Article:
Genetic study shows that the risk of pre-ecla

Preeclampsia, usually diagnosed by increased blood pressure and protein in the urine, affects up to 5% of pregnant women. Globally, it contributes to the deaths of around 50,000 women and up to one million babies each year. The disease is also associated with an increased risk of cardiovascular disease in mothers and their children later in life. There is a hereditary risk, as women with a family history of preeclampsia are at greater risk of developing the disease themselves.

In the InterPregGen study, researchers from the UK, Iceland, Finland, Norway, Denmark, Kazakhstan and Uzbekistan investigated how maternal genetic variation influences risk for preeclampsia. The team studied the genetic makeup of 9,515 preeclampsia women and 157,719 control individuals.

The results, published today in Nature Communication, identified DNA variants in the ZNF831 and FTO genes as risk factors for preeclampsia. These genes have already been associated with blood pressure, and the FTO variant also with body mass index. Further analysis revealed other blood pressure related variants in the MECOM, FGF5 and SH2B3 genes also associated with preeclampsia. These variants increase the risk of preeclampsia by 10 to 15%.

The study also shows that the overall genetic predisposition to hypertension is a major risk factor for preeclampsia and therefore a large number of variants each with a small effect may also contribute to the risk. These current findings complement earlier findings by the same researchers, who showed that a variant close to the FLT1 gene in the fetal genome affects mothers’ risk of developing preeclampsia.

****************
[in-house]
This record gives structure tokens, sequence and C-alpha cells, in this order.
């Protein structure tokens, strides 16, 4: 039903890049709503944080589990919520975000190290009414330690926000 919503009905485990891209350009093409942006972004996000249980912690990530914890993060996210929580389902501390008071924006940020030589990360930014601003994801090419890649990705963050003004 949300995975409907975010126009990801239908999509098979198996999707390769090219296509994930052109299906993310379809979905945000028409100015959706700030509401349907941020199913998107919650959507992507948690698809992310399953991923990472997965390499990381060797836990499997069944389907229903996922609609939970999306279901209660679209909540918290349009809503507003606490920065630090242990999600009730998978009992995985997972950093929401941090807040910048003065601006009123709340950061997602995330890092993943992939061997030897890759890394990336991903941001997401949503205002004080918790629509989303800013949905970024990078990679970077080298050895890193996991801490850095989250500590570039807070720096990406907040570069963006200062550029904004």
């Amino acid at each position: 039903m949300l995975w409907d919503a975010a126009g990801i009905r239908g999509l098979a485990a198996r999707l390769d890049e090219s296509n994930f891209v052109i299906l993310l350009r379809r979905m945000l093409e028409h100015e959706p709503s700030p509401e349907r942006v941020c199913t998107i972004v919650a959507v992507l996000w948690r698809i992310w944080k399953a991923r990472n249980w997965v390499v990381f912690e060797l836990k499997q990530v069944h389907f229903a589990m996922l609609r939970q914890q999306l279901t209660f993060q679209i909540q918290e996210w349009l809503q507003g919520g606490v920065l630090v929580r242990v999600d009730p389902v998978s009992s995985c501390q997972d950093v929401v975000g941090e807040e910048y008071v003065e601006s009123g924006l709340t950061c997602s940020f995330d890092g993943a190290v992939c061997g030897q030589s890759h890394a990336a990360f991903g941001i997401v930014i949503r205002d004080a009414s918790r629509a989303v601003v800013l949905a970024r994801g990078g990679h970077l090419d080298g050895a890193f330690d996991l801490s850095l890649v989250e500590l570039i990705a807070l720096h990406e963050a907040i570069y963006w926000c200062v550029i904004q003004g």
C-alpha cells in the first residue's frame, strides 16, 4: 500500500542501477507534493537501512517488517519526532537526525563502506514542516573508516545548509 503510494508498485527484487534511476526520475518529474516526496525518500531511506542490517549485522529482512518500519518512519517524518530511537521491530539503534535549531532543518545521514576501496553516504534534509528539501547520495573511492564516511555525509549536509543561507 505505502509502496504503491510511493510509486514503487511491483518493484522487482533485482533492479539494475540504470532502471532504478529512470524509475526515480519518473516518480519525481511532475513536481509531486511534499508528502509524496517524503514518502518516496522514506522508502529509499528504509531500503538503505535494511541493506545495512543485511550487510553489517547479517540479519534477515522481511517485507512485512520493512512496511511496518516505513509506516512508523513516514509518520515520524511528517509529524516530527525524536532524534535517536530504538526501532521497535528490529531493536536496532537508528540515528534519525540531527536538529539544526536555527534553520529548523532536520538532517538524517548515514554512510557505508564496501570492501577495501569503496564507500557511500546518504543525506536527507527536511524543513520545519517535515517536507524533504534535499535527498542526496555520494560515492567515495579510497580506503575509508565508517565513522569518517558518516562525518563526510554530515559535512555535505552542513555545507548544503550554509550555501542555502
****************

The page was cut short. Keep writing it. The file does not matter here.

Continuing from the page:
The genes identified so far go hand in hand with other current knowledge about preeclampsia, as hypertension and obesity are known maternal risk factors. This study shows that these associations are partly explained by hereditary predispositions. However, they only explain part of the risk of preeclampsia. It remains to be seen whether the remaining unidentified factors act across the maternal or fetal genome, or both.

New knowledge from this study could form the basis for more effective prevention and treatment of preeclampsia in the future, and improve pregnancy outcomes for mother and child.

The five-year study was coordinated by Dr Linda Morgan of the School of Life Sciences at the University of Nottingham; Nottingham professors emeritus Noor Kalsheker (clinical chemistry) and Fiona Broughton Pipkin (obstetrics and gynecology) were among the collaborators.

Professor Fiona Broughton Pipkin said: “The new information from this study may form the basis for more effective prevention and treatment of preeclampsia in the future, and improve pregnancy outcomes for the mother and child. ”

“They could also encourage general practitioners to follow more closely women who have had pre-eclampsia.”


The full study is published here and was funded by a EUR 6 million grant from the European Commission.

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